Writing Tips: Cutting back on distractions

I use the Internet extensively when I write, but too often I find myself distracted by email, movies, and that accursed StumbleUpon toolbar that can amuse me for hours on end.  At times, you’ll need to simply shove everything to the side and focus just on writing.

Use a list module (or widget) to keep on your start page as a reminder to what you need to get done on a daily basis. You can also use a number of programs that will set timers, reminders, or alerts directly on the desktop of your computer to be a constant reminder.  Another option is to type or write your goals and set them near the place you write.

Set a timer. Again I have a timer set in my start page that provides a pleasant alarm to alert me to get back to work.

Shut the door to the room you’re in. I find I need to do this in order to keep my cat and dog away, otherwise I have critters climbing my chair, sitting on my desk, or getting rolled over with my chair. Doors also keep kids, spouses, and everyone else out as well. If no door, use a sign to bar entrance, letting everyone know this is your writing time.

Wear headphones, even if you don’t listen to anything. Not only does this mark to others that you are ‘working’, it becomes a wearable reminder that you are in writing mode.

Remove all program icons, links, etc that might distract you. I changed my browser’s toolbar to all things writing. Not only does this remind me to write first thing as I fire up my computer, but this also keeps all my favorite sites there at my fingertips. Thessaurus, Dictionary, Wikipedia, and my ‘Write-or-Die” sites stay within easy reach. Other toolbars (mostly the StumbleUpon toolbar) remain shut off until I’m finished.  I also switch on the RescueTime program which keeps track of sites and programs I use during my writing time. This allows me to gauge where I’m wasting time, and adds pressure to write instead of goofing off. (All links lead to free sites/services, by the way).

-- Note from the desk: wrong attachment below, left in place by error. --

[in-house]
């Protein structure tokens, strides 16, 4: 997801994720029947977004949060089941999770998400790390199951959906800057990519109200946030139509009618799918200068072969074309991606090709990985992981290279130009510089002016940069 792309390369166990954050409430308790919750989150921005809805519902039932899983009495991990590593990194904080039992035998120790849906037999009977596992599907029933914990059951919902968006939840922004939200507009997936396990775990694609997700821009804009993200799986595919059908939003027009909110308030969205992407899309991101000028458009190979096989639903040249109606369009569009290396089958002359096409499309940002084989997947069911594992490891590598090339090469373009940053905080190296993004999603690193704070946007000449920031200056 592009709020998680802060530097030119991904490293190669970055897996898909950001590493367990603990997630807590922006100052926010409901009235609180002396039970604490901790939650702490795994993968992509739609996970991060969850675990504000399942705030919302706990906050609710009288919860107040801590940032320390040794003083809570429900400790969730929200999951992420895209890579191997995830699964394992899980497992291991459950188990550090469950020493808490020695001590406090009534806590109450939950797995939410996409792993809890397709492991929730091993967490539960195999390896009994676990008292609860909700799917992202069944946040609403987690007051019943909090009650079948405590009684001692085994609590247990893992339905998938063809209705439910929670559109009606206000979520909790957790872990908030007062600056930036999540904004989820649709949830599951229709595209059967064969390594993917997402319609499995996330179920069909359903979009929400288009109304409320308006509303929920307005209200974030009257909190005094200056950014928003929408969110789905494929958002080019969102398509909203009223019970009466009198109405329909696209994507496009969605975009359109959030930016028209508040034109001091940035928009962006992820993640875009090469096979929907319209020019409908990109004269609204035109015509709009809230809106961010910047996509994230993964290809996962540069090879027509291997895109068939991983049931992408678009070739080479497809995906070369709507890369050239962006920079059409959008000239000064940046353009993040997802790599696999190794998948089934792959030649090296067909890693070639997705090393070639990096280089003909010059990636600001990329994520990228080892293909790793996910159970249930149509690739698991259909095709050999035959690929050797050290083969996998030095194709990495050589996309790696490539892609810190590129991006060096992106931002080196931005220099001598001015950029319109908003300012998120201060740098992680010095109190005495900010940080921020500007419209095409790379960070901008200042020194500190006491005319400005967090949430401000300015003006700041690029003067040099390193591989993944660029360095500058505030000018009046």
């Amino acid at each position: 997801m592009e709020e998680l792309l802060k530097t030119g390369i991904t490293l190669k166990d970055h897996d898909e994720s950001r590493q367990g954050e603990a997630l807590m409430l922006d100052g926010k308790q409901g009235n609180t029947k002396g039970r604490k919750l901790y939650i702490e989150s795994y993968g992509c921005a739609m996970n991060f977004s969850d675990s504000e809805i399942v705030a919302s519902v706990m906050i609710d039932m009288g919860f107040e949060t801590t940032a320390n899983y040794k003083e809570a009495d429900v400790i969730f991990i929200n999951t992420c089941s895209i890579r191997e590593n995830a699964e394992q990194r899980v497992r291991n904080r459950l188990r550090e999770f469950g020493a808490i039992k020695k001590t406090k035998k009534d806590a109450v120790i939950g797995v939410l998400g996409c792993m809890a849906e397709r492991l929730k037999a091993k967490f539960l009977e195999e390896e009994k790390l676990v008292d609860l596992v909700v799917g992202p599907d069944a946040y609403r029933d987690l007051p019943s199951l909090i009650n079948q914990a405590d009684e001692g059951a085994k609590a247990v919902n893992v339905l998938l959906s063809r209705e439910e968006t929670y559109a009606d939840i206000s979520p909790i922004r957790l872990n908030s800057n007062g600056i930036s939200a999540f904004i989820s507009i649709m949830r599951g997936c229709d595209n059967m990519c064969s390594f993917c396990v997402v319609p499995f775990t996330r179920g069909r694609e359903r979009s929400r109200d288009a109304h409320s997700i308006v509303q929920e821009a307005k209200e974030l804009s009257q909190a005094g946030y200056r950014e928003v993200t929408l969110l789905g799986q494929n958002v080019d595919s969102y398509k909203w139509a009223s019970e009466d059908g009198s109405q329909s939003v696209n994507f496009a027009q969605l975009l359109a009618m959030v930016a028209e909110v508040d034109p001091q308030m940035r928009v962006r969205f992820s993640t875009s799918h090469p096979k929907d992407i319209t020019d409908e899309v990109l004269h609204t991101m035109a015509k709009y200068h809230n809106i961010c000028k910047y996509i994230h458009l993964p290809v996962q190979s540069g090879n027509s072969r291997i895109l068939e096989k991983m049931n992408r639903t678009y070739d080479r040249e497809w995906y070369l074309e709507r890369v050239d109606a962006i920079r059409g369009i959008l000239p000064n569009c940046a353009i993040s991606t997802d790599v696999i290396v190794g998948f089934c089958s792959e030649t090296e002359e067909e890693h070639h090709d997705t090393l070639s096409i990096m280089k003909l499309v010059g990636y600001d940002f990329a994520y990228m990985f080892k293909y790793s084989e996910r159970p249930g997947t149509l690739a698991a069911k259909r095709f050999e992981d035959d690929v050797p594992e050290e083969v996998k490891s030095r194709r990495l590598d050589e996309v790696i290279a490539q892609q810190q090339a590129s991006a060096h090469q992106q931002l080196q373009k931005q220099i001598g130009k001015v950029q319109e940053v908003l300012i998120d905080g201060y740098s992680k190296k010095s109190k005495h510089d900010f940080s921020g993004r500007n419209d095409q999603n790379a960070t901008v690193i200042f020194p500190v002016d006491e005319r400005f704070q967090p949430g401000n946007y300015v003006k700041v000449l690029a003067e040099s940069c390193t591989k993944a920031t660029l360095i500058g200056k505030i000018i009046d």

Choose your best time to write. For myself, as I’ve often mentioned, my best time is in the evening hours when the phone, doorbell, and family are quiet. For some writers, they need to set aside a schedule of writing time. This might require babysitters, down time, or writing in breaks throughout the day. Sometimes this takes a while to find the best times to write.

The most important tip I found is to stop leaning on excuses and just write.


5 Replies to “Writing Tips: Cutting back on distractions”

  1. I found your comments about trying to write fascinating, because it reflects so perfectly the culture that young people live in of constantly distracting widgets, cookies, popups and IMs. As an older person, I do not have these distractions, because I’m not so hooked into the web. When I want to write, I take a pad of paper, a pen (remember that thing?) sit in a corner and actually HAND-WRITE to get my thoughts moving!
    Thanks for helping me to understand the wired world a little better!
    Good writing luck, Best, Cynthia


  2. I used to write all the time with pencil and paper, but found my handwriting gets so illegible. You’d need the Rosetta Stone to decipher what I wrote.
    Typing allows me to get everything out and readable. 😉
    Thanks for the comment.


  3. Definitely do my best writing when I’m home alone. I also use yReader to have my work “read to me”. Since my book is done from a male point of view, it helps this female get a different perspective of her work.


  4. a PEN, Cynthia? what is this foreign object of which you speak? 😉

    great post, great advice. I definitely have a problem with, er, I like to call it “multi-tasking.”


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